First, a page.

Experience the spirit of Czech classical music in 2019
Did you know that apart from making beer, we are also quite good at music? Well, some kinds of music, at least. Maybe our popular tunes are not exactly world-renowned, but you could hardly say that about our classical music. I’m pretty sure some of you must have heard of guys such as Bedřich Smetana, Antonín Dvořák or Leoš Janáček. If not their names, you might be familiar with their music. And you should be!
A good sample would be Smetana’s Vltava, a classical piece capturing the flow of the Vltava river from its springs all the way through Prague. Don’t let it carry you away! The good news is that you don’t have to listen to it only on youtube. The Czech classical music scene is still alive and there are more than enough opportunities to experience it while in the capital.
Widely known by its acronym FOK (originally “Film, Opera, Koncert”), the Prague Symphony Orchestra has a long tradition in the country, not only in performing live music but also in their radio broadcasts and in recording soundtracks to many Czech films. The orchestra was founded in 1934 and has changed and grown ever since then. But I’m not going to bother you with all the historical details here…
The important thing is that you may get to see them performing during your stay in Prague! The nearest as well as the very best opportunity for that is at the end of this summer. On August 28, the Prague Symphony Orchestra has its annual open-air concert on the premises of the Wallenstein Garden, one of the most beautiful gardens in the city. And you know what’s even better? It’s completely FREE!
So, take your whole family (this is a child-friendly event) and come to Prague for the Velvet Voices in the Wallenstein Garden, you will not regret it. It is the opening concert of the new season that takes place every year, but this year’s edition is a special one. I wonder if you can guess why? Does the title remind you of something? The Velvet Revolution, of course!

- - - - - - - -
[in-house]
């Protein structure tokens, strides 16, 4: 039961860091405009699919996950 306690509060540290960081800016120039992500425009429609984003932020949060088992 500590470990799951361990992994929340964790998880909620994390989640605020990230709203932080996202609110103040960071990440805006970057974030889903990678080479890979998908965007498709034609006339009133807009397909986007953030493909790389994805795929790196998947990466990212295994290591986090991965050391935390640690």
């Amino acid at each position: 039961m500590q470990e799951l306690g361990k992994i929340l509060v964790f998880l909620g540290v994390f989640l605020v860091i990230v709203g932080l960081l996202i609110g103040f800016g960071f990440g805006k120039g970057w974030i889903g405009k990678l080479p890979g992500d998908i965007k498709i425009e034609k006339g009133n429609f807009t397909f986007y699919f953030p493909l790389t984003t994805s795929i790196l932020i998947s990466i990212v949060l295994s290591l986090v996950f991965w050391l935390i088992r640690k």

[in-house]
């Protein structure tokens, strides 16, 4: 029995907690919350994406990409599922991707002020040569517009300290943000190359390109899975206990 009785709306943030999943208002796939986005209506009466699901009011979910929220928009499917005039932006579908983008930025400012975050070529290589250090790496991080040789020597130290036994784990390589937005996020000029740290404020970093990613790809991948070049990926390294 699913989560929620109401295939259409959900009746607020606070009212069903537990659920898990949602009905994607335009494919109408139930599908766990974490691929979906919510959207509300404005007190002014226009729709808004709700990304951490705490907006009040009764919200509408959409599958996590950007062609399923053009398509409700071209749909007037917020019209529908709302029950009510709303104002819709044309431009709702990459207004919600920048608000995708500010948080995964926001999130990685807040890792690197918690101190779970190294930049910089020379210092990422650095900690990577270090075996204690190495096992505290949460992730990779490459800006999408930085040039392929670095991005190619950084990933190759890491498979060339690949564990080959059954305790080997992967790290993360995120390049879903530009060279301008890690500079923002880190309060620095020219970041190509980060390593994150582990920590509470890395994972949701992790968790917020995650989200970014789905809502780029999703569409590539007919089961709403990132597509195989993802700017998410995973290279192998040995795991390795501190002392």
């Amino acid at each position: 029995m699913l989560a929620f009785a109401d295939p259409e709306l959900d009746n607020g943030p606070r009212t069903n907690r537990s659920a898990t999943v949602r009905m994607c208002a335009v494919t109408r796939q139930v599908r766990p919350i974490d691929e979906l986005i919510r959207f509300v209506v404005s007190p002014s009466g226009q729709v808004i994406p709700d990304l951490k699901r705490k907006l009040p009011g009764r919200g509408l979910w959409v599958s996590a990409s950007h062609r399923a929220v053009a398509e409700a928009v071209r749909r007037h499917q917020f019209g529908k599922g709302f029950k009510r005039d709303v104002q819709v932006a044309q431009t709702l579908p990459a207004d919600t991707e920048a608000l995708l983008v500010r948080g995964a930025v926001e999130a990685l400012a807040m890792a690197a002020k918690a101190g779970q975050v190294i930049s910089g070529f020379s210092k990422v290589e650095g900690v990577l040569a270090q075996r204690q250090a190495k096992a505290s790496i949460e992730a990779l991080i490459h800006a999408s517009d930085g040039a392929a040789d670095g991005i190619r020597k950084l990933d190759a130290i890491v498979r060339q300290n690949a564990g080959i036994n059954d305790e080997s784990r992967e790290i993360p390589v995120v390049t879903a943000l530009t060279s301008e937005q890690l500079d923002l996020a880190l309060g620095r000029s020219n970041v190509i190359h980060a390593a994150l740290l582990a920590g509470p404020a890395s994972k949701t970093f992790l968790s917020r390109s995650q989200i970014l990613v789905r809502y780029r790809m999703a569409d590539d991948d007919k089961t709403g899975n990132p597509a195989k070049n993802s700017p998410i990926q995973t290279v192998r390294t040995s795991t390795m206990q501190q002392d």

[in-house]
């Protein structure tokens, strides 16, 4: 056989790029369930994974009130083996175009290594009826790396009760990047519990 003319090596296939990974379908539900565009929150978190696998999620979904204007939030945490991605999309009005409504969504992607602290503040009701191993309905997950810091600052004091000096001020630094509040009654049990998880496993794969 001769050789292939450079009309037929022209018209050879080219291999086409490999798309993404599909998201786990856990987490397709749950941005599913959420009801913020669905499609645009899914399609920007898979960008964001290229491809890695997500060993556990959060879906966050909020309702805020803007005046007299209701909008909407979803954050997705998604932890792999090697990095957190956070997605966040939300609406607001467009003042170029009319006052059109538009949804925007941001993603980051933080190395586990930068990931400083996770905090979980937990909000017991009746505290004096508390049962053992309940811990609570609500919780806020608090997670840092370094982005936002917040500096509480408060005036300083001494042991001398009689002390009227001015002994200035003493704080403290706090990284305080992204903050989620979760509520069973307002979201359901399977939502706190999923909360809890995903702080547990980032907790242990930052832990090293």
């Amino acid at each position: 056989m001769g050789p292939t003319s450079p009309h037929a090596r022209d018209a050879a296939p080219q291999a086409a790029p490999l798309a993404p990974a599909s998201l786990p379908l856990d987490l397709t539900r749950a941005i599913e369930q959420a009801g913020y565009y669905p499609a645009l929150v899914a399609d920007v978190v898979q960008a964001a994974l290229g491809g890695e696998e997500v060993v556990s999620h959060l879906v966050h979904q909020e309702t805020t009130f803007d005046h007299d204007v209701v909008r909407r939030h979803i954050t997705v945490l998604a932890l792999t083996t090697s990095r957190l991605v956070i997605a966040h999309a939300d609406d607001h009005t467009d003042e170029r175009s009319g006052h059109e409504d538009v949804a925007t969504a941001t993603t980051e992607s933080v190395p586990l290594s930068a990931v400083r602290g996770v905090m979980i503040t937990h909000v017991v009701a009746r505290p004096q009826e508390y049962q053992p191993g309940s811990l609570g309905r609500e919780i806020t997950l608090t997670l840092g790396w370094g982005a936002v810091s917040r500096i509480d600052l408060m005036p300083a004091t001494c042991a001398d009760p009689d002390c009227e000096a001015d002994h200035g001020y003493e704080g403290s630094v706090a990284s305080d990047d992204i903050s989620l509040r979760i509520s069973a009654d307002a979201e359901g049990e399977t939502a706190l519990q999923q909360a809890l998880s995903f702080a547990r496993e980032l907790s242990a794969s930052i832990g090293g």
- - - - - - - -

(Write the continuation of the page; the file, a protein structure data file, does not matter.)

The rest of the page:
In November of this year, it will be exactly 30 years since the communist regime in Czechoslovakia was overturned during a peaceful (hence “velvet”) social protest. You may be sure there will be massive celebrations to commemorate this victory later this year. But even before that, you will have the opportunity to sample the festive mood at this unique event that celebrates Czech history through the major achievements of its music.
And what can you witness (and hear) there? The program will be specially adapted in order to mark the 30th anniversary of the Velvet Revolution. It will present a selection of the Slavonic Dances by Antonín Dvořák, the so-called “Velvet Songs.” The orchestra will also welcome on stage an array of special guests, including the winner of the first round of the Czech SuperStar competition Aneta Langerová. You see, there is something to enjoy even for those who are not that fond of classical music. But who isn’t, after all?
Apart from great singers and musicians, this year’s edition will also feature some of the prominent personalities related to the revolution. You might not be familiar with these people, but I’m sure you will enjoy the cheerful atmosphere of the celebration. The concert starts at 5 pm, make sure to be there on time!
Other concerts and shows